Borgia Flowers, Rotten Fruit

I just finished Christopher Hibbert’s book, which the Sunday Times described as ‘a tale of greed nepotism, assassination, and relentless jostling for power.’ Of whom does it speak? Gangsters? The mafia? Some South American Junta? No, the family of Rodrigo Borgia, better known as His Holiness Pope Alexander VI. The sumptuous Borgia family apartments are still part of the Vatican tour. Rodrigo had several children, despite his vow of celibacy, whom he ennobled and enriched. They joined him at his famous parties at which prizes were awarded to the men able to fornicate with the most prostitutes. They bribed, blackmailed, poisoned, imprisoned and tortured. During Rodrigo’s pontificate (1492-1503), the papacy’s reputation was at an all-time low; it was rumoured he had intercourse with his own children.

It was, in part, this foul-spewing gutter of an institution which helped open the eyes of a young visitor to Rome just a few year later, Martin Luther. It is true that after the Reformation, the Roman Church cleaned up its act. The Alexanders VIs and Julius IIs were replaced by a different type of pope, more austere and devout. Yet the popes’ doctrines remained as polluted as ever, even if they better upheld their church’s morality on a personal level. If anything, the more moral, more earnest Roman Church of the Counter Reformation was more able to deceive and promulgate its doctrines than the debauched, dissolute sinkhole of the renaissance. Rodrigo and his ghastly family didn’t pretend to be moral, they flaunted their sin. Yet falsehood coming from an apparently pious source is more beguiling than a Vatican brothel or papal debauch. By their fruits we shall know them, but some rotten fruits hide in good compost.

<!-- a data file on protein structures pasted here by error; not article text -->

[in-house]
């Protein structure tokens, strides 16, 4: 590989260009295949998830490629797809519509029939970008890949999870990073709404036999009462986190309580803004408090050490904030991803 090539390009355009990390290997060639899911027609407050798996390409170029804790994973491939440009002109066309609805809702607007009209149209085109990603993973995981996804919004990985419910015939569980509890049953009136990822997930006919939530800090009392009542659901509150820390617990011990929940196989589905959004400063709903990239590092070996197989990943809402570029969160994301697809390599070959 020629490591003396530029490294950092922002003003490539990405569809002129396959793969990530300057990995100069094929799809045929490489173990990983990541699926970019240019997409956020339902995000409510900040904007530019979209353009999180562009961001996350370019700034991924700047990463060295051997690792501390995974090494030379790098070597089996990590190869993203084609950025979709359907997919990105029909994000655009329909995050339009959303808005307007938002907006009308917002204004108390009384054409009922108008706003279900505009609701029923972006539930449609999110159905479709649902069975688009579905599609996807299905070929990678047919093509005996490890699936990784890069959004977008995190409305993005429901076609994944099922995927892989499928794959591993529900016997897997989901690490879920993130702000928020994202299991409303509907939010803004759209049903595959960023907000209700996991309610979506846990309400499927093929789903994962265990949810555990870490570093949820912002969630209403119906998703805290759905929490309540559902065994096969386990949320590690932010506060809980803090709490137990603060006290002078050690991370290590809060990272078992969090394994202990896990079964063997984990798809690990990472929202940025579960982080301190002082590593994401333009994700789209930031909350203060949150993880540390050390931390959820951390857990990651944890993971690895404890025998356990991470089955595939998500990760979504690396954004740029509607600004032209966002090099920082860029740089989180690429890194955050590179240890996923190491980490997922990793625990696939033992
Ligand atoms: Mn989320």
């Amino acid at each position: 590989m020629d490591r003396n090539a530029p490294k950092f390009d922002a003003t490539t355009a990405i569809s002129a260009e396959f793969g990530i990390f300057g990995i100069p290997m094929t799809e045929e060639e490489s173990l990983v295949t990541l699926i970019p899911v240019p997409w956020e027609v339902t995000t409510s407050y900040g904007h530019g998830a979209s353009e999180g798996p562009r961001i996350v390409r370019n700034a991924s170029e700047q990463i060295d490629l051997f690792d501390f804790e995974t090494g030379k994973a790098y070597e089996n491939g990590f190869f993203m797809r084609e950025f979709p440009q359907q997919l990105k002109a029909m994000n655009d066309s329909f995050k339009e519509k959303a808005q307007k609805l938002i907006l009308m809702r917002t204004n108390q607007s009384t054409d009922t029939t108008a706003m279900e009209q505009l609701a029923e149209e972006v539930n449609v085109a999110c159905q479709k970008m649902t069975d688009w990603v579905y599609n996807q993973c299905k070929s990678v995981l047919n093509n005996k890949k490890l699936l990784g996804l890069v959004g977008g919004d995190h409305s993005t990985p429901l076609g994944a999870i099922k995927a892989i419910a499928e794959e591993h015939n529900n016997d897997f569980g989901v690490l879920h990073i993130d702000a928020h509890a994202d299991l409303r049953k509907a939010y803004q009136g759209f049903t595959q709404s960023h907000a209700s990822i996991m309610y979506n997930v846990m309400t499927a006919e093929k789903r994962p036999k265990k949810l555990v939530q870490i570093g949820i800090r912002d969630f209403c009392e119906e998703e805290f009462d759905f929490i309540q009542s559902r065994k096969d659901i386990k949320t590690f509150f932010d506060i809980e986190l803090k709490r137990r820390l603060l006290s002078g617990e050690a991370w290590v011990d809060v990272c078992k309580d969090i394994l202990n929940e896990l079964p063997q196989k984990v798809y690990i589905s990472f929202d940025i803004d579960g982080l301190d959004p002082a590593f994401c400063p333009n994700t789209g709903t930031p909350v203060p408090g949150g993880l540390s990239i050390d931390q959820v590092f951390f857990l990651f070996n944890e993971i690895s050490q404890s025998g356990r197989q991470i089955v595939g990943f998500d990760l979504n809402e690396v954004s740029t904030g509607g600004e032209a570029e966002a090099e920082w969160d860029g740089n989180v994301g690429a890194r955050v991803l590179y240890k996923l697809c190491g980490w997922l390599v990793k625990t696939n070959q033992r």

Image of the Borgia Papal Crest, by ptra from Pixabay